Only last year my friend Chip turned me on to Jo Nesbo. So this year I had only the new release (Police) and, at last, the translation of his first novel, The Bat. As a writer, I’d love to achieve everything that Nesbo does. Police, however, didn’t have everything that I wanted from this series, mostly because I didn’t like the sociological choice of bad guys. I don’t want to apply my PC choices to my favorite authors. This is a great series, the most recent of which I read obsessively but without total satisfaction.
Andrea Camilleri: Inspector Montalbano Mysteries (Stephen Sartarelli, trans.)
This is my favorite all-time detective series and one of my top “comfort reads.”
When genetic modification becomes possible under my health care plan, I want Andrea Camilleri author genes grafted into my DNA. This is the only mystery writer (that I read) who uses the same damn formula every time and yet amazes and astonishes me anew in each story. The great advance this year for me was to have “Montalbano’s First Case” in hand—to see how Inspector Montalbano begins as a character.
Treasure Hunt Montalbano’s First Case
Ginn Hale – The Rifter Series
This is the most satisfying series I found this year—and the first one that I found via another writer’s Twitter feed (hi Leta Blake! Congrats on your new top-seller!)
The Rifter series has everything I want out of fantasy-adventure: sterling character-driven excitement, pacing, inventive alternate universe, love drives and conquers all. The only thing I wish Ginn Hale would do is revise the covers or title tags, so it’s easy for a compulsive reader to identify which one to download next in the middle of the night.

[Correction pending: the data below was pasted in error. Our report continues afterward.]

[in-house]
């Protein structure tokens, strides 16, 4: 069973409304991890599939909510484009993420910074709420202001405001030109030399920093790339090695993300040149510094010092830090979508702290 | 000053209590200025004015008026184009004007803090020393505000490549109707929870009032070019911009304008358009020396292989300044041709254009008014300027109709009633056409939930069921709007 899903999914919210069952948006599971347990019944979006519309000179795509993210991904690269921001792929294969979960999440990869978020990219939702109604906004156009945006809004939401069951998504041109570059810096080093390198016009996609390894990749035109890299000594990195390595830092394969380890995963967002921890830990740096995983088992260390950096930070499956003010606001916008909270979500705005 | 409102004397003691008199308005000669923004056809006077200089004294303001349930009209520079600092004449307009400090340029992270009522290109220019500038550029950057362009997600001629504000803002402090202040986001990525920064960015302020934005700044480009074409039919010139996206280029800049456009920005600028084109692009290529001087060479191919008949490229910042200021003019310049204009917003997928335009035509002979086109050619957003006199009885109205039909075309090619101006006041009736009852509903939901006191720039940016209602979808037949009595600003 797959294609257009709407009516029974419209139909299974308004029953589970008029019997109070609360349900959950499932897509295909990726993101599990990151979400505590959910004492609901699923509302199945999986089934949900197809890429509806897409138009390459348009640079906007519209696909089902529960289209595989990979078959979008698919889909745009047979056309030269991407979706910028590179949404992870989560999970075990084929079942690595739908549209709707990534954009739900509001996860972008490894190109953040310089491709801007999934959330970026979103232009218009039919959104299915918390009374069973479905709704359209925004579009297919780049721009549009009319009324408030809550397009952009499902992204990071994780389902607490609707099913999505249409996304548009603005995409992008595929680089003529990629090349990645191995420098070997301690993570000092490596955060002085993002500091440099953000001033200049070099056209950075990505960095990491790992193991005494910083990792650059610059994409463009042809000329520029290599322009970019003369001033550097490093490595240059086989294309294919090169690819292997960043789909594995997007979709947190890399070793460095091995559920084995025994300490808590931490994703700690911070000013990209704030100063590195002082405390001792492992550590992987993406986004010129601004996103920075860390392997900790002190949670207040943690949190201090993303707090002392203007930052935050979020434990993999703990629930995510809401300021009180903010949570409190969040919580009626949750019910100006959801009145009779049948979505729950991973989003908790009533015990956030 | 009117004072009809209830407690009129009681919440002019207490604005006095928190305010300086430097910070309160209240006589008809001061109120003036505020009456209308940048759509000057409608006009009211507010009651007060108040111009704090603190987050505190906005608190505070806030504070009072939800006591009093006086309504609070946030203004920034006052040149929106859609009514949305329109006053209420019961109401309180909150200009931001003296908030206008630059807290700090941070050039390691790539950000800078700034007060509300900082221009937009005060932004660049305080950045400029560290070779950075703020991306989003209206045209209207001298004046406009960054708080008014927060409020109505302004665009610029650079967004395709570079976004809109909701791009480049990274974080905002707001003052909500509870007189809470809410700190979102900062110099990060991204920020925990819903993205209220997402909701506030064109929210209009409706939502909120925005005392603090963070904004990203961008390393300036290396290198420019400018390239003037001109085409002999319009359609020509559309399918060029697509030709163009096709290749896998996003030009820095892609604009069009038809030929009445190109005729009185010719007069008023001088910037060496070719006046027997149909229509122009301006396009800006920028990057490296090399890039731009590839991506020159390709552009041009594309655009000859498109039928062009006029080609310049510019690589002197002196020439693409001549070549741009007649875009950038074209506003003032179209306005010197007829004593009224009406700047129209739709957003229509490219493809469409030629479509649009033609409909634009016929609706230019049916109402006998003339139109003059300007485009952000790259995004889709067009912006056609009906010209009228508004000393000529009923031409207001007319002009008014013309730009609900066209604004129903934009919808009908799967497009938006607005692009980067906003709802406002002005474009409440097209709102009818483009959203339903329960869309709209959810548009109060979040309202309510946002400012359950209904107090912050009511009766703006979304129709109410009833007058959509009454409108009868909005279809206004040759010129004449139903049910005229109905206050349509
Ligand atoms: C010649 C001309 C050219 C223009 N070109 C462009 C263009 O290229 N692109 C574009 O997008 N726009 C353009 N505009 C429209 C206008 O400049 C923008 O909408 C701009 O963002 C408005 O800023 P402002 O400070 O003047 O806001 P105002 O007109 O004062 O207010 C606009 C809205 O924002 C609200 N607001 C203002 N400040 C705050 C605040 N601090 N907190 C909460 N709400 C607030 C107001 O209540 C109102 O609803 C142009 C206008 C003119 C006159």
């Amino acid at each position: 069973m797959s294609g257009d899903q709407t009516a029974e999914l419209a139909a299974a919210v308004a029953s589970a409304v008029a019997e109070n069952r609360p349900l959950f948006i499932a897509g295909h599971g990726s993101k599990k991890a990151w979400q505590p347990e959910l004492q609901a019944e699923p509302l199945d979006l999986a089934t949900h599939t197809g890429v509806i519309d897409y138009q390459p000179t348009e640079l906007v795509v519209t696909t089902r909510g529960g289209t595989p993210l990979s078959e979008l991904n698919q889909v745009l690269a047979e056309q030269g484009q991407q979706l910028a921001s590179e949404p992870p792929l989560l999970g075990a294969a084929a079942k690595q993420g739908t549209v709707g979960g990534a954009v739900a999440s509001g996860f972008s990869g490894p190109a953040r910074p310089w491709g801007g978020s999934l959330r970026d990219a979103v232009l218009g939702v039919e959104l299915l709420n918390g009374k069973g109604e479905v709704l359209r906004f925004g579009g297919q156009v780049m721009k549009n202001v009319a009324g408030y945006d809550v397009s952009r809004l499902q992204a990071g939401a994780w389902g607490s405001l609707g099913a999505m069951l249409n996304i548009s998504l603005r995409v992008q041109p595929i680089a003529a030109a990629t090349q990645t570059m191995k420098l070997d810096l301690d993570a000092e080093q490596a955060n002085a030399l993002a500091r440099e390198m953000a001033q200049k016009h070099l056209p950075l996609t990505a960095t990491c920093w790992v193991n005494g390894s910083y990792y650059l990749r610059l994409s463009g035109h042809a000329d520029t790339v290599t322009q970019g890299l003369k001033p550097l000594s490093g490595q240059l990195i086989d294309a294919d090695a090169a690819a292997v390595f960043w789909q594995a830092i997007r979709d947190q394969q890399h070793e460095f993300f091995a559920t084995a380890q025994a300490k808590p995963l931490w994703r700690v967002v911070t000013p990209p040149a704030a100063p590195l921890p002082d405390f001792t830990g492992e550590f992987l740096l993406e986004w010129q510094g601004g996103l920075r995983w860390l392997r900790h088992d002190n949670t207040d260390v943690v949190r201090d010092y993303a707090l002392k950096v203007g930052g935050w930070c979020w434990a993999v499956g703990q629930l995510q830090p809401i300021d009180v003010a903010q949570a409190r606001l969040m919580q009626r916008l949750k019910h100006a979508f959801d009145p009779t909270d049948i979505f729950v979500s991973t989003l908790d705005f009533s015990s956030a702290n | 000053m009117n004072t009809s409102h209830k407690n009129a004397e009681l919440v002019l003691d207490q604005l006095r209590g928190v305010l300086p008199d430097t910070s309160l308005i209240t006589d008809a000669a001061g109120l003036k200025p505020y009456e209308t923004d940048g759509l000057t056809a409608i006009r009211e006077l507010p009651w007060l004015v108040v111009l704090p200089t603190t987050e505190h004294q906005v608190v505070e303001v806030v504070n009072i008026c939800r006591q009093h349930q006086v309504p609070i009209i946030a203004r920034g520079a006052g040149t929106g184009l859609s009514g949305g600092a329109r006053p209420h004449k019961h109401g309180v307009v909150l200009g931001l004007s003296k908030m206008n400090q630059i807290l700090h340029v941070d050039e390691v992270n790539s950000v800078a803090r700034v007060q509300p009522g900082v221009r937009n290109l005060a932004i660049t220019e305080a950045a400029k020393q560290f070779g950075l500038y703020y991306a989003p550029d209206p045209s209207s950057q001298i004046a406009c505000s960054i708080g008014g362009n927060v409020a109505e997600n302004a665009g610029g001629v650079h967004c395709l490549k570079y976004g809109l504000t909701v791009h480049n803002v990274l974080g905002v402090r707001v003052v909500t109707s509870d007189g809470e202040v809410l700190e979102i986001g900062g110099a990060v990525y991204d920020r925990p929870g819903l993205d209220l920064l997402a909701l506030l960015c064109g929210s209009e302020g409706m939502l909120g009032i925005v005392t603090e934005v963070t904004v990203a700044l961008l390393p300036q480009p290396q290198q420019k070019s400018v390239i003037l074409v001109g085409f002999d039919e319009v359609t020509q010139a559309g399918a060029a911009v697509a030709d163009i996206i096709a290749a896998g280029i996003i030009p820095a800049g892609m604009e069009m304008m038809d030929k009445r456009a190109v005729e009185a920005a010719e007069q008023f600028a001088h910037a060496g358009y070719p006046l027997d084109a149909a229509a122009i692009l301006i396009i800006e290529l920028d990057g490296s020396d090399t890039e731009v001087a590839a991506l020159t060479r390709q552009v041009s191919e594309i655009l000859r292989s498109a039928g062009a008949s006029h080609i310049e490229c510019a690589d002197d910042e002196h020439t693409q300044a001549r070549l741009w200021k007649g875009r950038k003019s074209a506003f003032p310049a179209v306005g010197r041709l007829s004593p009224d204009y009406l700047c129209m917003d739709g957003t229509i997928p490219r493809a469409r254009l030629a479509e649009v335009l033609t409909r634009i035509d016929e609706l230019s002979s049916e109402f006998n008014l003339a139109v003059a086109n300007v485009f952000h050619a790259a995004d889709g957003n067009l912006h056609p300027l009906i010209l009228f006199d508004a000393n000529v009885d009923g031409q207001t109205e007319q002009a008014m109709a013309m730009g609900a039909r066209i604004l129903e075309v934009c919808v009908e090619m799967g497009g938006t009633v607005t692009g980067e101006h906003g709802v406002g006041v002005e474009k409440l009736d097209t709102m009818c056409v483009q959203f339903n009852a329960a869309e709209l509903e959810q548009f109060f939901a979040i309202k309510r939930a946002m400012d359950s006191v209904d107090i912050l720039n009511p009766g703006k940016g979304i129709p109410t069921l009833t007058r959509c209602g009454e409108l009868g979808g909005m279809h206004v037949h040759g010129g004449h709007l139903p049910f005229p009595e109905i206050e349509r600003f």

Attica Locke: Black Water Rising
I found Attica Locke because a friend made me listen to her Chautauqua.
Great character-driven mystery, although for the mystery genre, the lead character spends too much time studying his own misery.
G. Willow Wilson: Alif the Unseen.
Had to call in sick the day I started this book, because once I started, I couldn’t stop. And I’m self-employed. The alternative universe, the characters, the inventive conflict, the tension in the pacing: this is what I want from fantasy-adventure!
Denise Mina: Gods and Beasts
Whenever there’s a new Denise Mina novel available, I download immediately. Then I have to wait days, weeks, months until I feel brave enough to enter her dark, Glaswegian universe. Mina creates complex, intriguing characters and then forces them to deal with shit deeper than anything you’d ever want in your own life. Once again, in Mina’s Gods and Beasts, she leads you into a significant understanding of how people think and function—then hits you upside the head with surprising plotting.
If you are asthmatic, keep your rescue inhaler nearby.
Kate Atkinson: Life After Life
I was a Kate Atkinson fan before her Jackson Brodie series, so I’m familiar with her themes that have cross-generational stories braiding over time. So Life After Life wasn’t a surprise—except that her writing (always exquisite) jumped up a coupe of levels beyond what she’d done earlier. Human Croquet was the other title I read this year (having obsessed over all the others). If your 15% preview of Life After Life feels too literary for you, then try the Jackson Brodie series, which starts with Case Histories.
Don McQuinn: The Moondark Saga